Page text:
Seven of the 24 cases I studied were corrected only because the real perpetrator was later caught, forcing the courts to act. Ten years after Nie Shubin’s execution, another man, Wang Shujin, confessed to the crime while standing trial in another case. It would take another 11 years, but Wang’s unexpected confession ultimately compelled the courts to posthumously throw out Nie’s conviction.

    Many wrongfully convicted defendants believe the standards for opening a retrial are unfairly high. Getting the courts to acknowledge an error of judgment requires more than just reasonable doubt: There must be evidence demonstrating the defendants’ innocence, like the discovery of the actual perpetrator. In one rape and murder case in Zhejiang, even though the DNA found on the victim’s fingernails did not match the defendants’ DNA, the court was still unwilling to grant a retrial. Only years later, when a DNA match was found, did the court overrule the two defendants’ sentences and find them innocent.

    In addition to retrial barriers, those looking to redress wrongful convictions often run into technical difficulties, like poor evidence preservation. Because China has not yet established a comprehensive system for preserving trial evidence, it can vanish or even be concealed after a defendant is sentenced and imprisoned. The loss of the evidence makes it harder to disprove the description of a case and uncover facts that might support the defendant’s appeal. By the time the Nie Shubin case was put under review, key pieces of evidence had disappeared: the hair found on the victim’s clothing, the interrogation log taken five days before the trial, witness testimonies concerning the victim’s activities leading up to the crime, and the defendant’s attendance sheet at work. This posed major difficulties to overturning the sentence.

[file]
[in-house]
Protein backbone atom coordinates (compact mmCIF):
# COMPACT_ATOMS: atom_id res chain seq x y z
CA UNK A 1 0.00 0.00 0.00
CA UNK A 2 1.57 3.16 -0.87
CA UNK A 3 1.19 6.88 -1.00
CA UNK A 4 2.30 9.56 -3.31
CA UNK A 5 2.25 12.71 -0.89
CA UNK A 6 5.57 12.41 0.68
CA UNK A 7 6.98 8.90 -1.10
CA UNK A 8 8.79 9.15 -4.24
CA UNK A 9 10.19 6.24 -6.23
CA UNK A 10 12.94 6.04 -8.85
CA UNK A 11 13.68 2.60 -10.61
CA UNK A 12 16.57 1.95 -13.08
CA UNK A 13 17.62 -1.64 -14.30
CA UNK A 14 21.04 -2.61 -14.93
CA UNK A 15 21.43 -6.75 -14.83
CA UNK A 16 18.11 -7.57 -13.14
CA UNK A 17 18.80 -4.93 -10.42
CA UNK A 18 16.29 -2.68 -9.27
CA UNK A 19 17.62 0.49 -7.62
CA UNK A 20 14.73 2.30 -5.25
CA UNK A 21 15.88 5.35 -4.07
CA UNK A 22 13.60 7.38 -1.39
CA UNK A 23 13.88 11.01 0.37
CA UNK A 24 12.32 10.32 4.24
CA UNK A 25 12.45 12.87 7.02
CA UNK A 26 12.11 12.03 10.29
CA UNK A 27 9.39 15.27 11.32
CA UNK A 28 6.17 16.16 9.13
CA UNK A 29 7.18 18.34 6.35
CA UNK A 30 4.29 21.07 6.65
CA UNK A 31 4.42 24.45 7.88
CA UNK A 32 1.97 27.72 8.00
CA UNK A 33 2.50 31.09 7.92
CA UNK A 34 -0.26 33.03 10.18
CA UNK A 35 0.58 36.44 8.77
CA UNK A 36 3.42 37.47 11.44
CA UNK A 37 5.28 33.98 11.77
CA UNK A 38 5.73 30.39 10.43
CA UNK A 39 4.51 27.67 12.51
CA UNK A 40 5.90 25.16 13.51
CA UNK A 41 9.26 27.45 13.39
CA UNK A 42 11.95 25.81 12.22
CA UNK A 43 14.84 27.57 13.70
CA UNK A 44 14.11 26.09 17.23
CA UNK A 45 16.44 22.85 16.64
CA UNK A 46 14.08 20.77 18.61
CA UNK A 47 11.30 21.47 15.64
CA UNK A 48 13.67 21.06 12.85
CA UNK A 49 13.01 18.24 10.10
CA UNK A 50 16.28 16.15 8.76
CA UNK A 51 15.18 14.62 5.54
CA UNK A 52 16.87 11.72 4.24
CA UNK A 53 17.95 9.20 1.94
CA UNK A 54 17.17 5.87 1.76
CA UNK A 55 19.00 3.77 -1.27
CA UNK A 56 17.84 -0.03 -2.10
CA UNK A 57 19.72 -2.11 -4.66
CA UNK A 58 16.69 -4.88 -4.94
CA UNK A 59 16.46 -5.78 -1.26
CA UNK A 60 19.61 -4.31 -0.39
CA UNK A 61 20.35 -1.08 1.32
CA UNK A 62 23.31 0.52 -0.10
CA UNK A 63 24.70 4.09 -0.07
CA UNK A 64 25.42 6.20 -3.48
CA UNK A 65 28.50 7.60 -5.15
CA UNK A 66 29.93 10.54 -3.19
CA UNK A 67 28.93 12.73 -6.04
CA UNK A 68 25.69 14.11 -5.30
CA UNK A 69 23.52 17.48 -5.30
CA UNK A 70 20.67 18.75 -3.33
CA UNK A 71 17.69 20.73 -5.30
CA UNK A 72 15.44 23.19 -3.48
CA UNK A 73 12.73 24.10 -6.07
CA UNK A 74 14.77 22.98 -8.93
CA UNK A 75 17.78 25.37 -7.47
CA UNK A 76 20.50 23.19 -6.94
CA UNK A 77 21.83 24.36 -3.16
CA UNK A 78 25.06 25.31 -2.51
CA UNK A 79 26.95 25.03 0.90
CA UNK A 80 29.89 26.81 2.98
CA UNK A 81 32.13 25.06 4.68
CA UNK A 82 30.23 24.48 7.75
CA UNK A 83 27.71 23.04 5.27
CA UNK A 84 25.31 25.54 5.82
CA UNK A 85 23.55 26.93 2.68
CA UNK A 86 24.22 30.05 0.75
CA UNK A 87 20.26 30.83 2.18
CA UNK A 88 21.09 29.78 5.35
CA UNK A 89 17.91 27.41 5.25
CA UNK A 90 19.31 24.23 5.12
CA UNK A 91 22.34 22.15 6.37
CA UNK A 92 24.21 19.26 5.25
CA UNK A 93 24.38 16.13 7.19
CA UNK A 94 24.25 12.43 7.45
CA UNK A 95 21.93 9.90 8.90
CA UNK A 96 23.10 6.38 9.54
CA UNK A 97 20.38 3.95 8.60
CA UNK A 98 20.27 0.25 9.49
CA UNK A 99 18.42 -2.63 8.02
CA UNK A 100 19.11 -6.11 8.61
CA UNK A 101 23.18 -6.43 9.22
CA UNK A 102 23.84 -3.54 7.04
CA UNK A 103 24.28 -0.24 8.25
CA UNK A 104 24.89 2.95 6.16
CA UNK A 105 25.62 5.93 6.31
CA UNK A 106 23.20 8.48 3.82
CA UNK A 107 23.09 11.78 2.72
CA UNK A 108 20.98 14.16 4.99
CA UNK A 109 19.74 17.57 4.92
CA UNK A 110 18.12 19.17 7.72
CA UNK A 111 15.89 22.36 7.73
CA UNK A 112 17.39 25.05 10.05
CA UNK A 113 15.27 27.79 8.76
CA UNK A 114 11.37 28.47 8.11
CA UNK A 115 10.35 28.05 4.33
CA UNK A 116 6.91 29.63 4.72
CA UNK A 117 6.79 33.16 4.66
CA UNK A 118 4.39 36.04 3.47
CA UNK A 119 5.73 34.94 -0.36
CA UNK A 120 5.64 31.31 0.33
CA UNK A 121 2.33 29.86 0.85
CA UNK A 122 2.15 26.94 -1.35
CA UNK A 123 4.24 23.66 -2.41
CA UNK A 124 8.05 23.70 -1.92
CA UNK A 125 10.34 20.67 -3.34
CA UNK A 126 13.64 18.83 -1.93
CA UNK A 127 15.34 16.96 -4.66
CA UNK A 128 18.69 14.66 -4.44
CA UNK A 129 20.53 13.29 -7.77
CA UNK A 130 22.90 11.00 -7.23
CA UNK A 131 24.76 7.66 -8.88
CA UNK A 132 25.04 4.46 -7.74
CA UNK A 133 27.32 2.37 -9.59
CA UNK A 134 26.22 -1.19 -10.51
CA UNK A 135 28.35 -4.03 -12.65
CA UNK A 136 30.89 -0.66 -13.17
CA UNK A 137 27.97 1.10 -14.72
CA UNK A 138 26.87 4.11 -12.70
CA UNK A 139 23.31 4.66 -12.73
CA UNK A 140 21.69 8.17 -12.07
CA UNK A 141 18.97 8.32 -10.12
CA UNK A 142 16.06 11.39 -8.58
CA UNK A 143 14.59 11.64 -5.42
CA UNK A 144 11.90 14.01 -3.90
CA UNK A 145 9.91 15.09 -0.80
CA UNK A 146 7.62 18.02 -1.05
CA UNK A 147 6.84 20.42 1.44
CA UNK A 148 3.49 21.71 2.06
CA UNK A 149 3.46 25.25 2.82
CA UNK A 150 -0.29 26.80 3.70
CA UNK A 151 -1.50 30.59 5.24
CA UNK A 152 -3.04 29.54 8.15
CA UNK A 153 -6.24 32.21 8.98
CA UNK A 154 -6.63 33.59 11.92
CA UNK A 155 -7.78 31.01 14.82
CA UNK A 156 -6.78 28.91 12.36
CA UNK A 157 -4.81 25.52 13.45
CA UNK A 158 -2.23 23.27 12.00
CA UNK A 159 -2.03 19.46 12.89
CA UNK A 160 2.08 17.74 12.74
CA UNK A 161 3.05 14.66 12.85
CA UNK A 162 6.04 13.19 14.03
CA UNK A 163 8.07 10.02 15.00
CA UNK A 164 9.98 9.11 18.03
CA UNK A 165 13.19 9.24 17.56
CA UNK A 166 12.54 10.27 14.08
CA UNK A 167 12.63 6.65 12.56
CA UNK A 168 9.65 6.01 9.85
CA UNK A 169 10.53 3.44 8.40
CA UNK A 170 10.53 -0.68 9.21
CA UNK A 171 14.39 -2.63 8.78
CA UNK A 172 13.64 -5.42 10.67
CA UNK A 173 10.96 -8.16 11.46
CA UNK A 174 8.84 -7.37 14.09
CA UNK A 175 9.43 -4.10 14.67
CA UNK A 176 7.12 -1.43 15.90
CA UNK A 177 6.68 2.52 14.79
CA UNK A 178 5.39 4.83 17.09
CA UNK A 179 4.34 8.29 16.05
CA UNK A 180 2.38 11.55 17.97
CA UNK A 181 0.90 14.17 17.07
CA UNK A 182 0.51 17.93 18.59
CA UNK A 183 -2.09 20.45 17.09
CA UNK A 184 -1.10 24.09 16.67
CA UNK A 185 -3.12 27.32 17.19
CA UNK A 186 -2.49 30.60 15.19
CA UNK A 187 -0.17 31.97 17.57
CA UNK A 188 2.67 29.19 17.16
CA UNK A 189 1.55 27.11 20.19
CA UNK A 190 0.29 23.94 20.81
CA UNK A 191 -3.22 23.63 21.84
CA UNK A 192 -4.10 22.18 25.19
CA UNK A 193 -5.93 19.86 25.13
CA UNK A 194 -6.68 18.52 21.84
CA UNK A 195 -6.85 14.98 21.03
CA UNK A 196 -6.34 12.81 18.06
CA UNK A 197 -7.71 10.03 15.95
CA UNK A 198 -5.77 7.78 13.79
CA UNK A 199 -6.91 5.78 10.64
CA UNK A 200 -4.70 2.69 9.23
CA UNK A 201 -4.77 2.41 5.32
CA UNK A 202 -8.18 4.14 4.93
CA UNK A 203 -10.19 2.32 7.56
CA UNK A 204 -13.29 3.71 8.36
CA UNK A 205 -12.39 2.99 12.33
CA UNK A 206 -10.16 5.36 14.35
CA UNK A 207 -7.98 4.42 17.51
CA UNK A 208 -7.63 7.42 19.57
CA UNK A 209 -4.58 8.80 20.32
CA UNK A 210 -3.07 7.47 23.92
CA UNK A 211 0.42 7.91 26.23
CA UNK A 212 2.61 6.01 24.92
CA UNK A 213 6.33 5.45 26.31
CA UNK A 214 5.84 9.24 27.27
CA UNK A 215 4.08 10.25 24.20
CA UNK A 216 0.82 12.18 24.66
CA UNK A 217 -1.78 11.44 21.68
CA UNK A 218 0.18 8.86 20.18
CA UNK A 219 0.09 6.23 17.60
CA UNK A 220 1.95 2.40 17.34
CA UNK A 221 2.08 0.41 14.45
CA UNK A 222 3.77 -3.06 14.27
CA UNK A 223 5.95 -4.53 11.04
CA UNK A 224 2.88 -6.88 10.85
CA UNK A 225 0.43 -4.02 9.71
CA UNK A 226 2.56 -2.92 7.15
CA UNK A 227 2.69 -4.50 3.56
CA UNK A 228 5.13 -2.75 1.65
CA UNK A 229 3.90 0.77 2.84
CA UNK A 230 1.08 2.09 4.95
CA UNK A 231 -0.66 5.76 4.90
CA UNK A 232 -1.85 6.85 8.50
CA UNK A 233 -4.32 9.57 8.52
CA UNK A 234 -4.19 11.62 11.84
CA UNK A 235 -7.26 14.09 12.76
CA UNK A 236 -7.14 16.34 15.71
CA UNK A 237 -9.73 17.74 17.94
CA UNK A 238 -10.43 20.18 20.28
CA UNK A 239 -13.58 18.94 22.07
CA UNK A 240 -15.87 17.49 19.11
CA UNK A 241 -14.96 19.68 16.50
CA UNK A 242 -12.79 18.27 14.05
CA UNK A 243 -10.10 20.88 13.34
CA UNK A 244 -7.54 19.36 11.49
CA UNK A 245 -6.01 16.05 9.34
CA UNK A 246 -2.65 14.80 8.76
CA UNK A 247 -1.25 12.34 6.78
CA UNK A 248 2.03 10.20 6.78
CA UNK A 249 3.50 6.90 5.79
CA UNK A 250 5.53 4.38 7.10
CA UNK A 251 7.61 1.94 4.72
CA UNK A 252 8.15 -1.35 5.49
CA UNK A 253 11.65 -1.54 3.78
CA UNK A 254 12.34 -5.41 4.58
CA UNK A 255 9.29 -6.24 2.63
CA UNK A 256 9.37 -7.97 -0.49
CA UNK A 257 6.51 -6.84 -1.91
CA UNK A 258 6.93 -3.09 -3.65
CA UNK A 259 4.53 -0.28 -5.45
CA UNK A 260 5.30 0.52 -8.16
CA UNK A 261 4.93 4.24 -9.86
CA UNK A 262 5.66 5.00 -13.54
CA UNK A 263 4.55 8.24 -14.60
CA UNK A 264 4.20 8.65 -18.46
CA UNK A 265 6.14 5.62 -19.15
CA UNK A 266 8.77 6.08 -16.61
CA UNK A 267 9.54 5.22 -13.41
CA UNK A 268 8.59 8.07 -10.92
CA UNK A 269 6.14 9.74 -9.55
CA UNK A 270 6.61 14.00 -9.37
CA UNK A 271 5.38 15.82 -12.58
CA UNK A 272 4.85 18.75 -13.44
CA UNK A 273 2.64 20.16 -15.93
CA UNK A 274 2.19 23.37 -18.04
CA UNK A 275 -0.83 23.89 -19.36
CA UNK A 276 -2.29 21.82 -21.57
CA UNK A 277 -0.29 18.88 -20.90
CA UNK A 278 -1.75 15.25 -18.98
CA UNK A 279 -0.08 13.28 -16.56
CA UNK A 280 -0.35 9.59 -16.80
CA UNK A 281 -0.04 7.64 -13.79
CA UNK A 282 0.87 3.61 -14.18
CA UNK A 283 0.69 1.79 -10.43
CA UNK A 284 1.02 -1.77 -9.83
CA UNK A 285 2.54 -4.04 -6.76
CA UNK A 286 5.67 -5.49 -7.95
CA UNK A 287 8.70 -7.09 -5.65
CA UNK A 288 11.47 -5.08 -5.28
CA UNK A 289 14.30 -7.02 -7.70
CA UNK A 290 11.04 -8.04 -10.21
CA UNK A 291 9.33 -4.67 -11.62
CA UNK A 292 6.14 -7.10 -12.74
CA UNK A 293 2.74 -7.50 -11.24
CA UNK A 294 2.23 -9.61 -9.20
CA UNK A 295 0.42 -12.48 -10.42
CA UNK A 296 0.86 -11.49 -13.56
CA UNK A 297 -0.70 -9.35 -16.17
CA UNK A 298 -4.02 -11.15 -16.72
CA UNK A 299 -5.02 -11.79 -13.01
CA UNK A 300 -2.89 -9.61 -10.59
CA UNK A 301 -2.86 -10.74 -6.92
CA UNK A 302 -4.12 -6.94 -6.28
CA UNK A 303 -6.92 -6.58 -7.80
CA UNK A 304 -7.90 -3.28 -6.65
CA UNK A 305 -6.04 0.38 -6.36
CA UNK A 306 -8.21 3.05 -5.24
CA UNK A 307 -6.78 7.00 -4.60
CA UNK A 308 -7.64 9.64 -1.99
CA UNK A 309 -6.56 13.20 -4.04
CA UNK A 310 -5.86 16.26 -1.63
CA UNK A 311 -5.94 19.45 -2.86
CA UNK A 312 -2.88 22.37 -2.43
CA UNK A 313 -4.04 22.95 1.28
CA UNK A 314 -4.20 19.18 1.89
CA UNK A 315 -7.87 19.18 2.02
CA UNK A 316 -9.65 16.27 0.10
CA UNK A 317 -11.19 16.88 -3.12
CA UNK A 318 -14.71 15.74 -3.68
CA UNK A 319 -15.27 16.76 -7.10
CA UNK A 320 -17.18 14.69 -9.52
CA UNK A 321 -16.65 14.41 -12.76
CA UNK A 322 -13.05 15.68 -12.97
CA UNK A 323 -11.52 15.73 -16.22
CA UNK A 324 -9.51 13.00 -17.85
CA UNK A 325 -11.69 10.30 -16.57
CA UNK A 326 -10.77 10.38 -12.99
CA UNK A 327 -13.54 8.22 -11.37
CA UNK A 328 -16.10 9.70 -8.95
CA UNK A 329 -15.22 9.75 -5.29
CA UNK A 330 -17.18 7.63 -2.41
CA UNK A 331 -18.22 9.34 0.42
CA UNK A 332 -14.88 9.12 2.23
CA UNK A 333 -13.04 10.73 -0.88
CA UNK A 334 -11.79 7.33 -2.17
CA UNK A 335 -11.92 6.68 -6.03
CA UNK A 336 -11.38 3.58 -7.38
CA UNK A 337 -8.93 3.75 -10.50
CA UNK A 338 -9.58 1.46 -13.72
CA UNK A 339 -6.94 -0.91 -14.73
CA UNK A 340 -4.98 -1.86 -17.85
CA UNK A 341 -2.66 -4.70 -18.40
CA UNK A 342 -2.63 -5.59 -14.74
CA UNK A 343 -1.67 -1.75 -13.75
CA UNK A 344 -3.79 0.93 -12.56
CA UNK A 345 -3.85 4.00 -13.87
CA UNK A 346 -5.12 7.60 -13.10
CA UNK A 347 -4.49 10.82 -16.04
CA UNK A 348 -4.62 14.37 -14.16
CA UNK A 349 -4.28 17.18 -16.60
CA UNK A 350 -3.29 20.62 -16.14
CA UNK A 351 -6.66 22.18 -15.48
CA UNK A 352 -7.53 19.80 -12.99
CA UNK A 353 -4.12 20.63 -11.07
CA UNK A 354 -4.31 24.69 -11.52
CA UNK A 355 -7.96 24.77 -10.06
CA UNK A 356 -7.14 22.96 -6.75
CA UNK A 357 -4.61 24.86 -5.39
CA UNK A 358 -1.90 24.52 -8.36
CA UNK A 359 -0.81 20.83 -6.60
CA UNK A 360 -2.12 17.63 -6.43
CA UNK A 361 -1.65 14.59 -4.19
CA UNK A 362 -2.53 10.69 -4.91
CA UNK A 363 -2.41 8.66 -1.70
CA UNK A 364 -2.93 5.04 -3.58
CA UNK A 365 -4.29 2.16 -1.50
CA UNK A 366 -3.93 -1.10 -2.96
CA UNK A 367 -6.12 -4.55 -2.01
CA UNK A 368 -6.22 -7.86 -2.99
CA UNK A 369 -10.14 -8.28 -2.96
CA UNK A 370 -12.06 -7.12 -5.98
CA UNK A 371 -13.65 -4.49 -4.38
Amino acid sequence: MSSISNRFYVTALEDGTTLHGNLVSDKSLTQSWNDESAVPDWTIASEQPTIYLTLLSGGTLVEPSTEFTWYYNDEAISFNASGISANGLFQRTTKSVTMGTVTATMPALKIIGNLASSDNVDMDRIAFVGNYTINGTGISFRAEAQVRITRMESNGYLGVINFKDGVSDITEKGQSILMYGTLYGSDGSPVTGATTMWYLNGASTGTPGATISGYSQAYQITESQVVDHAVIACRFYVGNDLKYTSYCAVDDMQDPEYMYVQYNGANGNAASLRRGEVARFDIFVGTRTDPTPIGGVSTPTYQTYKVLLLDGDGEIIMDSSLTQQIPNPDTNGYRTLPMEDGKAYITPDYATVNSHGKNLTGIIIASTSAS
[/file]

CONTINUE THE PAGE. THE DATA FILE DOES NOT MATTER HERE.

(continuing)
Nor does DNA play a major role in overturning wrongful convictions in China. Between 1989 and 2003, 42% of wrongful convictions in the U.S. were overturned based on DNA evidence. Of the 24 corrected cases I looked at, only one was reopened purely on the basis of DNA testing. In that instance, the police had apprehended a presumed “accomplice,” only to discover his DNA did not match a sample taken from the murder weapon. The discovery unearthed glaring holes in the case and drove them to reopen the investigation.

    Such stories have spurred the correction of more wrongful convictions, including that of Zhang Yuhuan, who at least didn’t have to wait for authorities to find the real perpetrator. Still, correcting these cases will take persistence and a commitment to using all available technology. Going forward, China needs to lower the threshold for retrials, develop a system for evidence preservation, and dedicate more financial resources and technical support to putting right past wrongs.

    Translator: Katherine Tse; editors: Cai Yineng and Kilian O’Donnell; portrait artist: Wang Zhenhao.

    (Header image: From left to right, portraits of Zhang Yuhuan, Huugjilt, and Nie Shubin. People Visual and Weibo)